FAAA warns of ‘significant extra work’ from QAR fee change

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The Financial Advice Association of Australia (FAAA) has expressed concern regarding one area of the first tranche of QAR legislation that could potentially impose a significant burden on advisers. 

Responding to the QAR legislation announced on 27 March, the FAAA drew attention to recommendation 7, which outlines revised requirements for superannuation fund trustees processing financial advice fees.

Namely, the legislation sets out a number of requirements that need to be satisfied before a trustee can charge the cost of advice against the member’s interest in the fund.

Among the requirements is an assurance of an unspecified kind that the financial product advice is personal advice and is wholly or partly about the member’s interest in the fund, and that the amount charged does not exceed the cost of providing financial product advice about the member’s interest in the fund. 

The legislation also outlines that a trustee is not required to agree to the member’s request to charge the relevant costs even when the requirements are satisfied. 

“A trustee could decline the member’s request if in their view it does not relate to the member’s beneficial interest in the fund or if charging the cost would be inconsistent with the trustee’s other regulatory obligations,” the explanatory memorandum reads.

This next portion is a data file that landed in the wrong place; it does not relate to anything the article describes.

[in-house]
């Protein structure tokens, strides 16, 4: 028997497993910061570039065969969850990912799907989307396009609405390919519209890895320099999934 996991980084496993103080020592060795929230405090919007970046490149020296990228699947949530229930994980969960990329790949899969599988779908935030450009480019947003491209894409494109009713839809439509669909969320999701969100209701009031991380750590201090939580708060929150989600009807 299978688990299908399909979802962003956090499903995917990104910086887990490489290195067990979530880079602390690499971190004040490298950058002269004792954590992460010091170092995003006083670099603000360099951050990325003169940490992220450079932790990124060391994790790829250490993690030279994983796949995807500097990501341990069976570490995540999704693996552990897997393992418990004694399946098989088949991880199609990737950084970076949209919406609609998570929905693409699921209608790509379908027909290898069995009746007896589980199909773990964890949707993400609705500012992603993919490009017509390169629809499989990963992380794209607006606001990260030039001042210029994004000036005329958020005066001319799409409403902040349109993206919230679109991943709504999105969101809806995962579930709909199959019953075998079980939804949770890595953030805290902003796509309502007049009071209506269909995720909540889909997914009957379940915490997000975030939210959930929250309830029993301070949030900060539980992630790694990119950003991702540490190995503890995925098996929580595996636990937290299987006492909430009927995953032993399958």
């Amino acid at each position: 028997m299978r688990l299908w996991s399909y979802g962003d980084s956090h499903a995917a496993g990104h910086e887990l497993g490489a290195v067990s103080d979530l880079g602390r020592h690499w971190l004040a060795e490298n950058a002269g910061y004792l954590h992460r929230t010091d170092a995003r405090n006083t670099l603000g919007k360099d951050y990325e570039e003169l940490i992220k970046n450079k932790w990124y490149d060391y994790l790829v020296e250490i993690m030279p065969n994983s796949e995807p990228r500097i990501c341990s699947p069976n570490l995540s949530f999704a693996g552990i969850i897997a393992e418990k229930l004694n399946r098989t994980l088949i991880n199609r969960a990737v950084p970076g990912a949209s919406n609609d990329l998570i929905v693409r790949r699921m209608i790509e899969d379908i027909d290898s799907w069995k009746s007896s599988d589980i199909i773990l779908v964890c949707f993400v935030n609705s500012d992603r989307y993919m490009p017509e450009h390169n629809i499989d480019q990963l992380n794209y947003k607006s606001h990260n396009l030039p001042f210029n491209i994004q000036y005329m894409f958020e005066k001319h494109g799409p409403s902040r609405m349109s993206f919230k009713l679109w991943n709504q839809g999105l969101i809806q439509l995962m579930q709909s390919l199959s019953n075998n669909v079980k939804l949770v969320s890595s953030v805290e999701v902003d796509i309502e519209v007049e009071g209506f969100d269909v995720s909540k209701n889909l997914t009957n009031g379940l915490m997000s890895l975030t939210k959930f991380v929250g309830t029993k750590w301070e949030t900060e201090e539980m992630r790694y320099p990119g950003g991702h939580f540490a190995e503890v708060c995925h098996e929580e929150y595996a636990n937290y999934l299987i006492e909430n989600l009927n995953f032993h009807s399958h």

Responding to these inclusion, FAAA CEO Sarah Abood said the group has “strong” concerns. 

“This legislation places specific obligations on them [super fund trustees] before advice fees can be paid (under a new sub-section, 99FA, of the Corporations Act). There is no clarity as to how these obligations will be met by trustees,” Abood said.

“The risk we see is that this could cause significant extra work for financial advisers who may be asked to provide additional specific documentation, such as Statements of Advice and invoices”. 

Abood warned that this will also require onerous processing by superannuation trustees.  

“There are also questions about how advisers will reconcile their duties around privacy and client data protection with the requests trustees may make. This area requires more work to ensure obligations can be met efficiently and effectively,” the CEO explained. 

“We will continue to work with members over coming weeks on the implications of these changes for their businesses, as we finalise our views and respond to the inquiry being undertaken by the Senate Economics Committee”. 

Touching on the remainder of the legislation, Abood said: “It’s good to see that this legislation addresses a number of the concerns that we identified in the draft legislation released in November 2023”. 

These include the ability to mandate a standardised fee consent form, and the specific recognition that fee consent can be provided electronically, as well as flexibility that allows advisers to bring forward anniversary dates for client renewals. 

Abood added the FAAA is expecting to see the second tranche of legislation, which was released in December, put forward to Parliament in mid-2024.


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Submitted by Rg on Thu, 2024-03-28 16:47

trustees are already requesting such confirmations when advisory fees (even via fixed term agreements) are deducted from Super and Pension accounts. Apparently the FTA is not between the client and the adviser, it's between the adviser and the trustee - the view being the client/member authorises the FTA and fee deductions - yet the trustees have the final say

Submitted by JOHN GILLIES on Fri, 2024-03-29 14:52

Almost as silly as a state licensing department deciding the owner does not have good enough reason to be able to use a car!!!!!!!!!!!!!!!! JG

Submitted by Pot on Sat, 2024-03-30 13:45

Another reason to change jobs, the list of reasons is long.

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